Economic Democracy, Human Rental, and Alternative Development

From Circular Conversations:

David Ellerman works in disparate fields, from economics and political economy, to social theory and philosophy, to mathematical logic and quantum mechanics. From 1992 to 2003, he worked, at the World Bank, as economic advisor to the Chief Economist (Joseph Stiglitz and Nicholas Stern). He has published numerous articles and books, among which The Democratic Worker-Owned Firm (1990), Property and Contract in Economics: The Case for Economic Democracy (1992), and Helping People Help Themselves: From the World Bank to an Alternative Philosophy of Development Assistance (2005). He is currently visiting scholar at the University of California, Riverside and the University of Ljubljana, Slovenia.

Hi David, it is a pleasure to host you for a talk in this convivial parlour. The first major topic I would like to touch upon during our conversation is democratic firms; a topic you have extensively dealt with and are an ardent proponent of. As an introductory question, how do the institutional design and governance arrangements of a democratic firm look like?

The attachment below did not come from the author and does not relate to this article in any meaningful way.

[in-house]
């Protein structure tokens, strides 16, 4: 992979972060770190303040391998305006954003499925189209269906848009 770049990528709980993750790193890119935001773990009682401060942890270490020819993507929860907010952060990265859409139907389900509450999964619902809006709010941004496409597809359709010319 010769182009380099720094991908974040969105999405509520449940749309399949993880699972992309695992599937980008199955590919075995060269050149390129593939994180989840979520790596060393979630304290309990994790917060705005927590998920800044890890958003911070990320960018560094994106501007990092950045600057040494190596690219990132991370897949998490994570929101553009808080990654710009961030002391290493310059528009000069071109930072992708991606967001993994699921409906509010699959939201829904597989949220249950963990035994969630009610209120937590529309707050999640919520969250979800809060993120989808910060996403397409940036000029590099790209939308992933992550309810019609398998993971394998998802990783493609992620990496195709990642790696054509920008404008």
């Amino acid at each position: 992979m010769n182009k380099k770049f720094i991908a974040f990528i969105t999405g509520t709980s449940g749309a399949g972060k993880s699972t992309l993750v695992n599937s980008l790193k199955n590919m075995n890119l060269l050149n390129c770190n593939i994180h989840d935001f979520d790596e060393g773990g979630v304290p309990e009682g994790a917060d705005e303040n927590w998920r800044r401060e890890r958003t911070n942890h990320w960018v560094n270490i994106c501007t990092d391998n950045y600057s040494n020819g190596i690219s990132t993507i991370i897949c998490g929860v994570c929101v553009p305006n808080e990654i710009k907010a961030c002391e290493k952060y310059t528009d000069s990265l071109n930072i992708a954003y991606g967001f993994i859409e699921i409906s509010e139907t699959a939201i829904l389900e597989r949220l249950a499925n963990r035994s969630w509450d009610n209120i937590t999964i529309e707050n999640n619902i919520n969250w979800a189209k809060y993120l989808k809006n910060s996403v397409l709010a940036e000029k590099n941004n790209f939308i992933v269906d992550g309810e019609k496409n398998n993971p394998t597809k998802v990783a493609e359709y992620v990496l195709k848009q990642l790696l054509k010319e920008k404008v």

A democratic firm is a private democratic organization where the members or ‘citizens’ are the people working in the firm. A democratic firm—like, say, a democratic city—does not have owners, but has citizens. The members of the firm elect the board of directors who appoint the managers. The members may also supply capital to the firm in the form of a membership fee and retained earnings kept track of in an internal capital account, but their membership rights (i.e. voting rights and share of net income) are independent of the balance ‘in’ their internal capital accounts. These capital accounts are essentially a subordinate form of debt of the company to the members to be paid out over the years. There is no equity capital in a democratic firm any more than in a democratic municipality.

More here.